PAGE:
Integrating Instruction 1–Getting Started

If you are interested in integrating instruction across all curricular areas, there is a lot of planning and prep work needed initially.  The bad news is it can take a considerable amount of time.  The good news is it’s fun, clarifying, and once you’ve done it you have a great base to start from for many years (as long as you keep teaching the same grade level).   And if you’re working on it during the school year, you can consult with your students to get their feedback, ideas, and recommendations–they are, after all, the reason for what you are doing!  Collecting information for planning throughout the school year can make the process very simple–you can start now to develop a plan for next year.

Integrating instruction is fairly easy when it is focused around themes created by science and social studies content.  These themes can be broken out and then organized according to how the content builds upon itself and relates to other areas of the curriculum.  Of course, you don’t have to completely integrate everything.  You may want to develop a single unit, purchase a unit, or get a freebie that you are interested in trying out.  Whether you are developing a thematic unit that lasts for one day, or working to develop units to run throughout a year, the process is the same.  Here’s one way to get started:

  • Locate a list of objectives and/or standards for all subjects at your grade level(s).
  • Identify science and social studies themes to be taught during the year.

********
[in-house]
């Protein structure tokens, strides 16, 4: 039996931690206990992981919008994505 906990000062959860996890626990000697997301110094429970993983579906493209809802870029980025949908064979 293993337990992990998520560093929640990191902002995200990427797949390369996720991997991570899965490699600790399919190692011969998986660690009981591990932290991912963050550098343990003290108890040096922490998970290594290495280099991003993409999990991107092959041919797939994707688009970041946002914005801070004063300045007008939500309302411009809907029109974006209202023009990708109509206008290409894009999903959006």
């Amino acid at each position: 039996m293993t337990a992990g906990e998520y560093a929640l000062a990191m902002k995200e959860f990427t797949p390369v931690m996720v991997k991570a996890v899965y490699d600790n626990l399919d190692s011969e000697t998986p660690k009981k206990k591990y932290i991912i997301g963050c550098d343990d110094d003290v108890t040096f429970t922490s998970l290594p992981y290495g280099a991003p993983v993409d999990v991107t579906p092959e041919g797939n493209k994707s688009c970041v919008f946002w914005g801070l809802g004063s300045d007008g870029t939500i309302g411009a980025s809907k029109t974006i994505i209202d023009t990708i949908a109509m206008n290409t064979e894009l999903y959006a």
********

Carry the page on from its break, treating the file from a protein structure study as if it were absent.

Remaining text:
• Identify major language arts skill areas and genres you want to explore.
  • Identify major math skills.
  • Identify the major art, music, and PE skills.
  • Organize the skill areas of each subject area so that they work together.
  • Outline the units for the year.
  • Develop the individual unit plans.

The following posts will explain these steps in greater detail.  My examples will be for a fifth grade class located in southern California.

Integrating instruction makes teaching multi-graded groups of kids much easier!  It also helps greatly with differentiation:  since there is really very little difference in skill levels from one grade to the next, mixing children from different grades in your small groups, depending on individual needs, is simple.  (I spent more than half of my career working with multi-graded classes–I love them!  The trick is to treat them as one class, not two.)

Spending time with your standards gives you a very clear understanding of what you must teach.  I often found a new vision came as a result of this process.  This knowledge brings a great deal of freedom as you begin to see ways of grouping your students, and your instruction, based on specific instructional needs or even on interests, rather than on grade level designations!

If the directions in the following posts seem too complex, just try combining one science or social studies unit with the language arts instruction for a short period of time–maybe a day or a week.  I have a thematic unit about the Loch Ness Monster which takes 1-3 days to complete.  It’s a great unit for the first couple days of school–it gets everyone really riled up!


Originally published on March 1, 2010 on another website.  I’m updating the information as I republish it on this website.

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